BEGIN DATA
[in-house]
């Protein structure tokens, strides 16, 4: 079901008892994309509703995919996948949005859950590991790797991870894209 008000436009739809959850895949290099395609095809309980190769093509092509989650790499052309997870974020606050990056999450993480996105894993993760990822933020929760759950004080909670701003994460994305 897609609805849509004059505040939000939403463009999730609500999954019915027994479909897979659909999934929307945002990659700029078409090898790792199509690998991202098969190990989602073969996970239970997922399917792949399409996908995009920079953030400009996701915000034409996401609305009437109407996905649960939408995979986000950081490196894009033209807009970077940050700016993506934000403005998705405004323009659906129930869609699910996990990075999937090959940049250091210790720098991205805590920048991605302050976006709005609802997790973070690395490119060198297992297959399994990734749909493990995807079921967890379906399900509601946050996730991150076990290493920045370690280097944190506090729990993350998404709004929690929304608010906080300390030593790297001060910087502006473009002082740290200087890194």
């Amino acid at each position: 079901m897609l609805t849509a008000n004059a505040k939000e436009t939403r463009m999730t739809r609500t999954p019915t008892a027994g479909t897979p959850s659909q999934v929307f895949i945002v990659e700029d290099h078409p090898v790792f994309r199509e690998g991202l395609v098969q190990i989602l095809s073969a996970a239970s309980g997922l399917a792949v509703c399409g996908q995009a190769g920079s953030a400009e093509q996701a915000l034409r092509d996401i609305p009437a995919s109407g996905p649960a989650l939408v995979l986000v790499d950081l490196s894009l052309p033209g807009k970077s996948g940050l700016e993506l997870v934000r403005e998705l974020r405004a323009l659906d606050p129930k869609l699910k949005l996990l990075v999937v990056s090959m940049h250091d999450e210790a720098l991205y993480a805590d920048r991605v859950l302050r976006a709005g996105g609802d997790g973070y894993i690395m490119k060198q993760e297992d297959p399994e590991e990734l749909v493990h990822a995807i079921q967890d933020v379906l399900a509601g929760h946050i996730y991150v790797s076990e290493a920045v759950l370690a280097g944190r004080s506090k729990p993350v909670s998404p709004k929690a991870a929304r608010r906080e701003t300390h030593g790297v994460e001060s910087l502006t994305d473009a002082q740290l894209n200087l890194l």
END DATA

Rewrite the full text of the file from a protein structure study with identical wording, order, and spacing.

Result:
[in-house]
């Protein structure tokens, strides 16, 4: 079901008892994309509703995919996948949005859950590991790797991870894209 008000436009739809959850895949290099395609095809309980190769093509092509989650790499052309997870974020606050990056999450993480996105894993993760990822933020929760759950004080909670701003994460994305 897609609805849509004059505040939000939403463009999730609500999954019915027994479909897979659909999934929307945002990659700029078409090898790792199509690998991202098969190990989602073969996970239970997922399917792949399409996908995009920079953030400009996701915000034409996401609305009437109407996905649960939408995979986000950081490196894009033209807009970077940050700016993506934000403005998705405004323009659906129930869609699910996990990075999937090959940049250091210790720098991205805590920048991605302050976006709005609802997790973070690395490119060198297992297959399994990734749909493990995807079921967890379906399900509601946050996730991150076990290493920045370690280097944190506090729990993350998404709004929690929304608010906080300390030593790297001060910087502006473009002082740290200087890194």
């Amino acid at each position: 079901m897609l609805t849509a008000n004059a505040k939000e436009t939403r463009m999730t739809r609500t999954p019915t008892a027994g479909t897979p959850s659909q999934v929307f895949i945002v990659e700029d290099h078409p090898v790792f994309r199509e690998g991202l395609v098969q190990i989602l095809s073969a996970a239970s309980g997922l399917a792949v509703c399409g996908q995009a190769g920079s953030a400009e093509q996701a915000l034409r092509d996401i609305p009437a995919s109407g996905p649960a989650l939408v995979l986000v790499d950081l490196s894009l052309p033209g807009k970077s996948g940050l700016e993506l997870v934000r403005e998705l974020r405004a323009l659906d606050p129930k869609l699910k949005l996990l990075v999937v990056s090959m940049h250091d999450e210790a720098l991205y993480a805590d920048r991605v859950l302050r976006a709005g996105g609802d997790g973070y894993i690395m490119k060198q993760e297992d297959p399994e590991e990734l749909v493990h990822a995807i079921q967890d933020v379906l399900a509601g929760h946050i996730y991150v790797s076990e290493a920045v759950l370690a280097g944190r004080s506090k729990p993350v909670s998404p709004k929690a991870a929304r608010r906080e701003t300390h030593g790297v994460e001060s910087l502006t994305d473009a002082q740290l894209n200087l890194l």